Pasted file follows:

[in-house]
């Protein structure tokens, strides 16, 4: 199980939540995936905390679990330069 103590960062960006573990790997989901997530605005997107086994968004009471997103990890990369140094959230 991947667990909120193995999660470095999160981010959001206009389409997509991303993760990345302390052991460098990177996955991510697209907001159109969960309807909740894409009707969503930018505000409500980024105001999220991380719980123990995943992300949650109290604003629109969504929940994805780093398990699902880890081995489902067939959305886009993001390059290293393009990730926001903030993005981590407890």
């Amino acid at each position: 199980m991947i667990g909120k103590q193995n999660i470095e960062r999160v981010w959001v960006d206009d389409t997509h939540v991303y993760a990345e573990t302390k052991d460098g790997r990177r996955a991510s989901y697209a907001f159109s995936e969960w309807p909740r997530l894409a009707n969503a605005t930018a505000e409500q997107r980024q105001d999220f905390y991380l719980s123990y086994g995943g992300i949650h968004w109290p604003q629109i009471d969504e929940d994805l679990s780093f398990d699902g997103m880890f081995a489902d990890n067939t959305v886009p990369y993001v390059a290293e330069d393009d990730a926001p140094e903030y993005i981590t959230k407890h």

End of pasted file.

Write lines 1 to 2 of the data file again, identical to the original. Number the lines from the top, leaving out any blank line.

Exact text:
[in-house]
């Protein structure tokens, strides 16, 4: 199980939540995936905390679990330069 103590960062960006573990790997989901997530605005997107086994968004009471997103990890990369140094959230 991947667990909120193995999660470095999160981010959001206009389409997509991303993760990345302390052991460098990177996955991510697209907001159109969960309807909740894409009707969503930018505000409500980024105001999220991380719980123990995943992300949650109290604003629109969504929940994805780093398990699902880890081995489902067939959305886009993001390059290293393009990730926001903030993005981590407890």